Worried that your cat may be sick? Here are over 70 cat illness warning signs that could be an indication of a disease or disorder in your cat.
While you can't diagnose your cat via the Internet, this list can help make you aware of what to look for.
I'll start with a few opening notes and then get into the list...
If you're looking for symptoms by disease, I've cataloged a number of the better known ones in the symptoms guide. In addition to those contained there, below are many of the signs and symptoms of sick cats.
Your cat has some feline specific health risks of which you should be aware.
In addition to clear symptoms of disease, a change in behavior can be a sign of a disorder as well.
Since your cat can't speak up, you'll have to be alert to your cat's behavior.
Take particular notice of your cat's usual routine and behavior so that you'll know when there's a change.
As mentioned in these cat care tips, you should have frequent grooming sessions with your cat.
During these grooming sessions, you should examine her for some of the signs of feline diseases while removing excess fur.
most cats enjoy these sessions, this is a good way to check your cat
for some of these symptoms while she's content and distracted.
In male cats with urinary problems, an obstruction in the urinary tract
is a life threatening condition.
As I've mentioned elsewhere (and I can't stress this enough). A significant change in your cat's behavior or habits could be a medical problem and warrants a vet visit.
Various changes in cat behavior can be an indicator of either emotional or physical problems. Learn more about cat behavior here.
Here are some behavior changes to watch for in your house lion:
Clear, bright eyes are often a sign of good health. They may also be a sign of youth.
In contrast, as a cat ages, the eyes tend to look more cloudy or hazy. This is part of the normal aging process, but it can also be a sign of illness, such as cataracts.
Your vet can examine your cat's eyes to determine whether or not it's age related, or illness related. Here are some things to look for:
Your cat can develop bacterial infections and viruses such as a cold or flu just like you can.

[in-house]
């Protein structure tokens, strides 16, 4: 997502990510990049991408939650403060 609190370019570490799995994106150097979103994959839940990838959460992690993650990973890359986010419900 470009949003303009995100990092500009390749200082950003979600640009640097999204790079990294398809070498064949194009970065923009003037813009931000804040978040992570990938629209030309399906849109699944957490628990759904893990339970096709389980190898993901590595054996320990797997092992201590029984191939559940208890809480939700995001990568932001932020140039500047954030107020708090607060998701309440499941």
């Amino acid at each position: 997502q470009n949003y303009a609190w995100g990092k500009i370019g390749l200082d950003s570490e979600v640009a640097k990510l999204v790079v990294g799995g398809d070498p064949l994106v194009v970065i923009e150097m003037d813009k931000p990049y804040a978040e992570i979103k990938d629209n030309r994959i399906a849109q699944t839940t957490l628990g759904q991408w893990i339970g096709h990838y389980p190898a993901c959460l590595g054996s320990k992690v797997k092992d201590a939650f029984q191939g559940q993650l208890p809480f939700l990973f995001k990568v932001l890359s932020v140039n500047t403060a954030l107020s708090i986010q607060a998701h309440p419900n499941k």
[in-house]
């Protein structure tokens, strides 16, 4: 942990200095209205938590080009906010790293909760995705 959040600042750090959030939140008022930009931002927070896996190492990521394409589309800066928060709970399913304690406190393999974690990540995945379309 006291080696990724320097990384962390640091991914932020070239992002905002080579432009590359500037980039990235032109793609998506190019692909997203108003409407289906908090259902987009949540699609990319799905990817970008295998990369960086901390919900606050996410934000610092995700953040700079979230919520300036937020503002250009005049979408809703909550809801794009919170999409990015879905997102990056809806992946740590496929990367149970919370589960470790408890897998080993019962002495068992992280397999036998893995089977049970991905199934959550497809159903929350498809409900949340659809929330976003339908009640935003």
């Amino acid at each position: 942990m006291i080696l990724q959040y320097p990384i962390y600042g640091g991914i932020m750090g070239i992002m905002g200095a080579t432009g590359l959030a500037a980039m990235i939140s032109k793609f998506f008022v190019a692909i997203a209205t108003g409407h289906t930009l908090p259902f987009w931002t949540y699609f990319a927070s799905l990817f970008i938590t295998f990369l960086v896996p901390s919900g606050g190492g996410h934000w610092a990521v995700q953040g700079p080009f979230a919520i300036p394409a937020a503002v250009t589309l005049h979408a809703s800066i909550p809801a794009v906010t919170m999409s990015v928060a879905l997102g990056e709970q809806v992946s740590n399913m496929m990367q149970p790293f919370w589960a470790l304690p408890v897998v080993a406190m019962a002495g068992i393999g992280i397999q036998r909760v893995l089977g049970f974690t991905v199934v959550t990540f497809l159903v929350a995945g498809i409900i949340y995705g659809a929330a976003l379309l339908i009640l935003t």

She can also get parasites, cancer, and a host of feline specific ailments.
Your cat is at greater risk for developing illness if recently injured or debilitated by some other condition, recovering from a procedure or surgery, or there is increased stress due to a recent life-changing event in the home.
This may include the addition or removal of a family member or other pet, change of residence, or other event.
Older cats are at greater risk of developing certain conditions. Senior cat health problems, some of which are termed "age-related" are increasingly being blamed on a combination of diet and environmental factors.
Outdoor cats are generally more susceptible to disease than indoor cats, as are cats who are not vaccinated. Certain feline illnesses are preventable and have available vaccines. Not all cats should receive all vaccines, and there are some facts (schedule, benefits, risks, etc.) with which you should be familiar.
Whether your cat is old or young, vaccinated or not, indoor or outdoor, some of these ailments will require treatment. If you suspect your cat may be ill, it's best to call your veterinarian and get some direction. Then, if things seem to get worse, both you and your vet will be better prepared to handle the situation.
If your veterinarian agrees, there are a number of products available to boost the immune system of your cat. A stronger immune system, in theory, would mean less incidence of cat illness.
There are also herbal based products, such as Pet Bounce that work to reduce arthritis and joint pain.
list is by no means exhaustive, but should be helpful in both keeping
alert to possible issues, and giving you talking points for a discussion
with your veterinarian.